It just doesn't seem realistic for one to commit suicide because they've achieved everything. If that is the reason one commits suicide then yeah, sure. It's display of control as you're choosing when to ultimately end your life after doing everything you wanted to.

    But we both that's not the most common reason for committing suicide. Realistically, in many cases, suicide demonstrates a loss of control.
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    (Original post by Cryl)
    It just doesn't seem realistic for one to commit suicide because they've achieved everything. If that is the reason one commits suicide then yeah, sure. It's display of control as you're choosing when to ultimately end your life after doing everything you wanted to.

    But we both that's not the most common reason for committing suicide. Realistically, in many cases, suicide demonstrates a loss of control.
    Yeah, I agree, I believe most people will do it out of a loss of control. I was just interested if others could see the 'logic' (for want of a better word) of Hunter S Thompson's and Hemingway's suicide.

    Hem is an example of mental illness though, so may be that is a bad example.
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    (Original post by miser)
    Though in principle suicide is a statement of freedom over self, in practice it is a statement of having lost freedom everywhere else.
    So in practice, you do not believe an individual coming to the end of their own life would commit suicide for any other reason than to escape from the negative aspects of their life? That they cannot die as they believe the time is right in a sane and positive decision?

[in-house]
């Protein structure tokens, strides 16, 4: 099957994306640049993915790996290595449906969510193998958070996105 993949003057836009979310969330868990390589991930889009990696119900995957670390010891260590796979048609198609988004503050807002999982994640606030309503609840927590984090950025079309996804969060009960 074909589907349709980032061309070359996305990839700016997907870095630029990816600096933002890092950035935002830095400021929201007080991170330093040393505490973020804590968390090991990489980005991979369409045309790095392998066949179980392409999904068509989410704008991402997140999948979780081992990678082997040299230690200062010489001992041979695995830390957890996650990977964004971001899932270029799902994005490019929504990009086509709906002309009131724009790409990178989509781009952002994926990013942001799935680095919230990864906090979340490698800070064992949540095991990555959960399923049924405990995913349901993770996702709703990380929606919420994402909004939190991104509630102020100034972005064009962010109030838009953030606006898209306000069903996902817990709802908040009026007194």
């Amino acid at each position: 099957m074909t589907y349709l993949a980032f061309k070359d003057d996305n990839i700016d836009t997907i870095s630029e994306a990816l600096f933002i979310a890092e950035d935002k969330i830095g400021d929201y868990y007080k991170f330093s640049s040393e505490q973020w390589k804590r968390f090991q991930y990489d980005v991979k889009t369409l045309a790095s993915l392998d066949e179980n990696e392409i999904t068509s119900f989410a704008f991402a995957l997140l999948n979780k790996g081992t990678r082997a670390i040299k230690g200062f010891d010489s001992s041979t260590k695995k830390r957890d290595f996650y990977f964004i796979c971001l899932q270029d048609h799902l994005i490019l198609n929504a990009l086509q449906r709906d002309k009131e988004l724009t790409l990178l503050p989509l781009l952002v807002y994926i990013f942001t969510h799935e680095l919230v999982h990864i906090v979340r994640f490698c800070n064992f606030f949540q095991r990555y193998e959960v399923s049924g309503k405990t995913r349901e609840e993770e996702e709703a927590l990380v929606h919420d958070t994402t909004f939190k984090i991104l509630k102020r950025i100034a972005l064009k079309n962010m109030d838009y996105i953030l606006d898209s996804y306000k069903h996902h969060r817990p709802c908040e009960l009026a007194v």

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    Bad example, you're implying that Thompson took his life because his career was floundering. By most accounts, it was because of poor health that left him crippled. It was more a conscious decision to end his life because he could not live it the way he wanted as opposed to ending it because he felt he had no control over his life.

    In answer to your question, I think it can work either way.
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    When I tried it was because I couldn't see any other option and interestingly there was nothing wrong with my grades, I was achieving firsts and I wasn't bullied either. I was just desperately unhappy and I didn't see myself enjoying anything. I didn't feel loved or capable of being in a loving relationship - I had/have clinical depression for three years and I was sick of fighting. I saw it as no different to euthanasia; you wouldn't make a animal suffer when it was in pain so why should I be any different.

    That was my reasoning anyway. Alas the meaningless fight goes on.

    Also I am NOT saying these are good reasons to do such an act there just comes a point when someone no longer desires to live as a form of damage limitation.
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    I cant see how it would be displaying ultimate control i mean he was going to die anyway
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    (Original post by 321zero)
    So in practice, you do not believe an individual coming to the end of their own life would commit suicide for any other reason than to escape from the negative aspects of their life? That they cannot die as they believe the time is right in a sane and positive decision?
    I would like to believe it - and I did used to. I'm a big supporter of the right to commit suicide. It might be true in the exceptional instance, but the unfortunate evidence is that the people who commit suicide generally do so as a measure of last resort; they do it because they feel trapped.

    I have never heard of a happy person committing suicide.